Some children have a very limited diet, and are very particular regarding what they will eat. It is important to examine their specific food choices and determine particular characteristics. Are the food choices bland or spicy, crunchy or soft, require chewing or melt in the mouth, warm or cold, etc. It is first important to determine if the mouth has adequate motor ability for chewing, tongue movement, swallowing, and sucking. Some children who do not have adequate movement will avoid foods which require chewing and movement, wanting only foods which will easily dissolve. A strong gag reflex will cause them to avoid swallowing lumps of food. Other children may seek out chewy or crunchy foods, wanting the heavy work pattern. To improve feeding ability it is important to first determine the oral motor control and observe food choices and then determine other sensory processing strengths and weaknesses.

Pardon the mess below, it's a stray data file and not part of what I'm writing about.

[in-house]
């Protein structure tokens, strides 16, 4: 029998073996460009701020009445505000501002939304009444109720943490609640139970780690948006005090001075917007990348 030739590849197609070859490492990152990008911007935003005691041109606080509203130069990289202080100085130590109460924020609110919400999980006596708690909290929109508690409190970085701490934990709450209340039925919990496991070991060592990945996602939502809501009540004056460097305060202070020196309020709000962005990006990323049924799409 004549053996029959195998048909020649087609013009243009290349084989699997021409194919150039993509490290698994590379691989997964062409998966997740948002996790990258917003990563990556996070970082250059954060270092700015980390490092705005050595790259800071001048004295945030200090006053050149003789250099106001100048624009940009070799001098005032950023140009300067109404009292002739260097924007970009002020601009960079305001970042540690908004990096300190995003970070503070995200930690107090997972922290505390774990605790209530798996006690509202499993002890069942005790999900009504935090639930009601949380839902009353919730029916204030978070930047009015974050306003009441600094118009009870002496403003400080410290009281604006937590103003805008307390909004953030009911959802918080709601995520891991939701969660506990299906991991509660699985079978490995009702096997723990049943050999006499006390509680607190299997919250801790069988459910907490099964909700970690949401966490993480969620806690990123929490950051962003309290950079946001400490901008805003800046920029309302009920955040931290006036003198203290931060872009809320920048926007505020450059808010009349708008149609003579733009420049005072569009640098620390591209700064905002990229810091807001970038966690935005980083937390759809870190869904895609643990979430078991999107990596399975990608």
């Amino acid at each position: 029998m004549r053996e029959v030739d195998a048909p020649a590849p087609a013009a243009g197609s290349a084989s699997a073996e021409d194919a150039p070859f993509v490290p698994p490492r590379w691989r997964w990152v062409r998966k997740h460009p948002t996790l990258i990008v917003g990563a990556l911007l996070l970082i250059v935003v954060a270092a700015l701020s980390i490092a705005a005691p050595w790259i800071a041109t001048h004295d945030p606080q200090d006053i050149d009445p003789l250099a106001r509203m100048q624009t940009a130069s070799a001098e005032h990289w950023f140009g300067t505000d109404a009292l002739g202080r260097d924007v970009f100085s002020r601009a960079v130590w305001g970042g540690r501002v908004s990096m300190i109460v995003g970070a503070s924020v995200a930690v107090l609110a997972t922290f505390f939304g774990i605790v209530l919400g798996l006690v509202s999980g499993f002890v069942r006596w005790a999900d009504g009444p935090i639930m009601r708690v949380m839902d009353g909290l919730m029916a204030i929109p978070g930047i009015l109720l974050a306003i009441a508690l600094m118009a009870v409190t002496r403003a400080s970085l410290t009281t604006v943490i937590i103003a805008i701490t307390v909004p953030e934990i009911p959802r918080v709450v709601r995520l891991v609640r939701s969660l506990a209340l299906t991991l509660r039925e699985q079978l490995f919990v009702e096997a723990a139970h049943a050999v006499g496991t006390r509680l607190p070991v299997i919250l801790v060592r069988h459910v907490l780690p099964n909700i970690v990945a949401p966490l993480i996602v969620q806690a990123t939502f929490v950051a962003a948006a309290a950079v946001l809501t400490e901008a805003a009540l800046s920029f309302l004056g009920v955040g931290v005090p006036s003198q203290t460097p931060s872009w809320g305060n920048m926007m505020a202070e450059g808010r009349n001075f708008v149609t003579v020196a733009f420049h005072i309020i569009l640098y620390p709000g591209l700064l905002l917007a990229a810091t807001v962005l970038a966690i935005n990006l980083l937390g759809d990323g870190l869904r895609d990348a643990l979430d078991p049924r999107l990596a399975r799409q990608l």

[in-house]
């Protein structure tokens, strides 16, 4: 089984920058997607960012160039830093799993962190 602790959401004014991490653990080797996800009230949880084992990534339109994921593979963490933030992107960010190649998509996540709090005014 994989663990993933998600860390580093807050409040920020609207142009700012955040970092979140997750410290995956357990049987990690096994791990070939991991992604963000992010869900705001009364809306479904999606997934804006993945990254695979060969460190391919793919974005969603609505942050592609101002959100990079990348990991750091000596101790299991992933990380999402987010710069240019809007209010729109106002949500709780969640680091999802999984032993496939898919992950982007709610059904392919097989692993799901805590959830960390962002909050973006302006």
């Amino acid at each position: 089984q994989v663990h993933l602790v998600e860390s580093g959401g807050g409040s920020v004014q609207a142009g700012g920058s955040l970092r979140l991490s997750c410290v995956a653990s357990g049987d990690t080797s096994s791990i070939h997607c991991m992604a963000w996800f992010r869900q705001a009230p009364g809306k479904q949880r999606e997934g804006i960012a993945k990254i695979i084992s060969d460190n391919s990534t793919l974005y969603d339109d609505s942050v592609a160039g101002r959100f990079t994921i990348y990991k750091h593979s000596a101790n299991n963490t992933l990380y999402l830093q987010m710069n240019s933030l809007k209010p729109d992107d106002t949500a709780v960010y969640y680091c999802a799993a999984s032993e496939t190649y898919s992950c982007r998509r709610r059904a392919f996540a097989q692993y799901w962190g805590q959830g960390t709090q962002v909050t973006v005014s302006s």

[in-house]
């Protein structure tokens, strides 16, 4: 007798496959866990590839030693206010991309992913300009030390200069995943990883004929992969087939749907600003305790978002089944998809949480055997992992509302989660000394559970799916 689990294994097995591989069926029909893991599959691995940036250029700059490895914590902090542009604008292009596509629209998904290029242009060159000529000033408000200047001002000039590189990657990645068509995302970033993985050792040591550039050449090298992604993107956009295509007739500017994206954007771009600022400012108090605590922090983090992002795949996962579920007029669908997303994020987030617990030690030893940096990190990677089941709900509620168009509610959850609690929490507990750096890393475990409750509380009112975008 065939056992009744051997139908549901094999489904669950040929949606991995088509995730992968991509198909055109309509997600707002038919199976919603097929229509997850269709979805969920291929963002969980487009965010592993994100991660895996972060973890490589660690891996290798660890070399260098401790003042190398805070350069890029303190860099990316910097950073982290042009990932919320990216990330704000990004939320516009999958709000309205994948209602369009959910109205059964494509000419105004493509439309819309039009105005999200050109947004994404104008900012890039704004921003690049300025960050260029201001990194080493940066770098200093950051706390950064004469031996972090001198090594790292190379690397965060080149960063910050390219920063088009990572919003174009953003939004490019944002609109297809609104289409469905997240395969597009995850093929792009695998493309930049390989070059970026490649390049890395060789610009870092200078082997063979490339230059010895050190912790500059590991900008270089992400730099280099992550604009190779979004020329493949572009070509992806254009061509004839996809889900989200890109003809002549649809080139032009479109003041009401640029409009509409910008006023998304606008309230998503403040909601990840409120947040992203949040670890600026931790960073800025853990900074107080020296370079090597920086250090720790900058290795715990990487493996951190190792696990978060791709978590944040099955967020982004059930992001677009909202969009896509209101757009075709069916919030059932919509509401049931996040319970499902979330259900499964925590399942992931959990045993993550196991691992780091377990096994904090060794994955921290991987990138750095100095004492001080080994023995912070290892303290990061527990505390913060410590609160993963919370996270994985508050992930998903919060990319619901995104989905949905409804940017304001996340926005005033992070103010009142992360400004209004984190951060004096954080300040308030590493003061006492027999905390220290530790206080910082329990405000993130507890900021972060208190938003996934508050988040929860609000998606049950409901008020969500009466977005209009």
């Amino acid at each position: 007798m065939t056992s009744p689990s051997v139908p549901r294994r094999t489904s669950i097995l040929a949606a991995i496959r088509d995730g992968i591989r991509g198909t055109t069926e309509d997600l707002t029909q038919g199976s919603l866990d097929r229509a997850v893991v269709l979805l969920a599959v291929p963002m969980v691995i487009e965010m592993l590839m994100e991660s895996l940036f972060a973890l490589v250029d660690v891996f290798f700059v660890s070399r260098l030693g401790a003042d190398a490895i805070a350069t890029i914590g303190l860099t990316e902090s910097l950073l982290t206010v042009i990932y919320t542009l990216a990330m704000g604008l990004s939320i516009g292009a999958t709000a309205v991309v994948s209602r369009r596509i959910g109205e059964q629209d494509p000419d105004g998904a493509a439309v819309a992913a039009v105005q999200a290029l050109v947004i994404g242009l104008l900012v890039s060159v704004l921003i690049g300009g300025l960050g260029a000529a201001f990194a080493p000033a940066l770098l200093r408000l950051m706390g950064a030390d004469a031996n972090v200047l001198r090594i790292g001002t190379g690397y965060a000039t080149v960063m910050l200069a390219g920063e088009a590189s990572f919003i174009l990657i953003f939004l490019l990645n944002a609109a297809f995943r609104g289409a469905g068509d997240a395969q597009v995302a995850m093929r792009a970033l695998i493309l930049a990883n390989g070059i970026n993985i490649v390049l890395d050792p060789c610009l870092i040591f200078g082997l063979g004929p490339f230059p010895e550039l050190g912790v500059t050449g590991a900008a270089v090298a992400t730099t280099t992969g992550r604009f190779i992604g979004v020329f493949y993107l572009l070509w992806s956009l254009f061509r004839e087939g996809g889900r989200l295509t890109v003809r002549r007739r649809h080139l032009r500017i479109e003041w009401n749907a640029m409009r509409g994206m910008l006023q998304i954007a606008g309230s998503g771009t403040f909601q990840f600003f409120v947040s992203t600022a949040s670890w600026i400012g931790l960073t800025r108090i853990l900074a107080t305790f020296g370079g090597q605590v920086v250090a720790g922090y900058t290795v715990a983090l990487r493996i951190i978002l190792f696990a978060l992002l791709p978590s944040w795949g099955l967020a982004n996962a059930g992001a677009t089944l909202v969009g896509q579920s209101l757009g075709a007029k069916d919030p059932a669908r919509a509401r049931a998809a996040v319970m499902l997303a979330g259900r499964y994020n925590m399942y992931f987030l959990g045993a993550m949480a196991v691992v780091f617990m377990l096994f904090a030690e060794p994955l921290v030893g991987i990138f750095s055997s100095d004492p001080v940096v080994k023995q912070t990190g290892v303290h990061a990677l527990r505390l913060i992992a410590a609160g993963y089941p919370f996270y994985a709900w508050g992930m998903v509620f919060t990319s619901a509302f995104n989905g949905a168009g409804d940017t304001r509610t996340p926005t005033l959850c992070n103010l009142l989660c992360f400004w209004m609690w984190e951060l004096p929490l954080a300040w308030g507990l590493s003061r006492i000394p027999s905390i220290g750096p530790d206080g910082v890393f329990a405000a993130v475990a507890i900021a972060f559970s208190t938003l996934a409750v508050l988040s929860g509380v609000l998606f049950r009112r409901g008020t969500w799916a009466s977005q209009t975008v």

Over the years there have been increasingly more families who report their children are extremely picky eaters, which impacts family mealtimes. Parents are frustrated and at a loss when it comes to getting their children to eat. Mealtime should not be a struggle. In order to better work with these families and children, Jillian O’Brien, MS OTR/L, recently became trained in the Sequential Oral Sensory (S.O.S) approach to feeding. This training provided essential information related to how child development, oral motor development, anxiety, emotional regulation, and sensory modulation can directly impact feeding. We are excited to begin using the techniques and strategies of this program in order to enhance the mealtime experiences of families with picky eaters. Please contact us with any additional questions or comments, or if you would like to hear more information about this wonderful approach to feeding.